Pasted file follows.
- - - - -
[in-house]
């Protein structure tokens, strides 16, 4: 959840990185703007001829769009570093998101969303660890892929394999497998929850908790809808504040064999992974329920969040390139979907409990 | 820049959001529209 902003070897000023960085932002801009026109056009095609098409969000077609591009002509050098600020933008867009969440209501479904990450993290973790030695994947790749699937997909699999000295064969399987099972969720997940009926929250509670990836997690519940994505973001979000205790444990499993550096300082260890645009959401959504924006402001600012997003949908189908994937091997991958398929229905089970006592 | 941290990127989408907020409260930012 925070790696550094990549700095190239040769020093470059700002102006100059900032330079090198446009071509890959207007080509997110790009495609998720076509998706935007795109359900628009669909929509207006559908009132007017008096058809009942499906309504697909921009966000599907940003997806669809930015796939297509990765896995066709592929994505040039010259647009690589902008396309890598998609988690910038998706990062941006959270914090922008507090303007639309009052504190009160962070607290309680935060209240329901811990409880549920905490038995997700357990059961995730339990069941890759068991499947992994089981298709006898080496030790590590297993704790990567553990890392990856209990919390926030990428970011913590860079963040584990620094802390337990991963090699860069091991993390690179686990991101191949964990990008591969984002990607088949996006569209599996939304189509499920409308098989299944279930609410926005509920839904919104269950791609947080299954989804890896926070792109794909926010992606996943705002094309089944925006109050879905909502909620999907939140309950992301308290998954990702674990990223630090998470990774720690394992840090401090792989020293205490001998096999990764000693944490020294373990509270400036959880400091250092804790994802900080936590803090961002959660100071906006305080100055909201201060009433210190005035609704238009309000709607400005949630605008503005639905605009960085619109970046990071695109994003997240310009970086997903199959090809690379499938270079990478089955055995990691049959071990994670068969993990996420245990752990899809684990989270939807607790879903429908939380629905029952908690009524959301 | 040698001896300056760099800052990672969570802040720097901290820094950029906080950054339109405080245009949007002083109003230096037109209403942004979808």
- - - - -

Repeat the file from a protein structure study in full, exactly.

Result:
[in-house]
């Protein structure tokens, strides 16, 4: 959840990185703007001829769009570093998101969303660890892929394999497998929850908790809808504040064999992974329920969040390139979907409990 | 820049959001529209 902003070897000023960085932002801009026109056009095609098409969000077609591009002509050098600020933008867009969440209501479904990450993290973790030695994947790749699937997909699999000295064969399987099972969720997940009926929250509670990836997690519940994505973001979000205790444990499993550096300082260890645009959401959504924006402001600012997003949908189908994937091997991958398929229905089970006592 | 941290990127989408907020409260930012 925070790696550094990549700095190239040769020093470059700002102006100059900032330079090198446009071509890959207007080509997110790009495609998720076509998706935007795109359900628009669909929509207006559908009132007017008096058809009942499906309504697909921009966000599907940003997806669809930015796939297509990765896995066709592929994505040039010259647009690589902008396309890598998609988690910038998706990062941006959270914090922008507090303007639309009052504190009160962070607290309680935060209240329901811990409880549920905490038995997700357990059961995730339990069941890759068991499947992994089981298709006898080496030790590590297993704790990567553990890392990856209990919390926030990428970011913590860079963040584990620094802390337990991963090699860069091991993390690179686990991101191949964990990008591969984002990607088949996006569209599996939304189509499920409308098989299944279930609410926005509920839904919104269950791609947080299954989804890896926070792109794909926010992606996943705002094309089944925006109050879905909502909620999907939140309950992301308290998954990702674990990223630090998470990774720690394992840090401090792989020293205490001998096999990764000693944490020294373990509270400036959880400091250092804790994802900080936590803090961002959660100071906006305080100055909201201060009433210190005035609704238009309000709607400005949630605008503005639905605009960085619109970046990071695109994003997240310009970086997903199959090809690379499938270079990478089955055995990691049959071990994670068969993990996420245990752990899809684990989270939807607790879903429908939380629905029952908690009524959301 | 040698001896300056760099800052990672969570802040720097901290820094950029906080950054339109405080245009949007002083109003230096037109209403942004979808």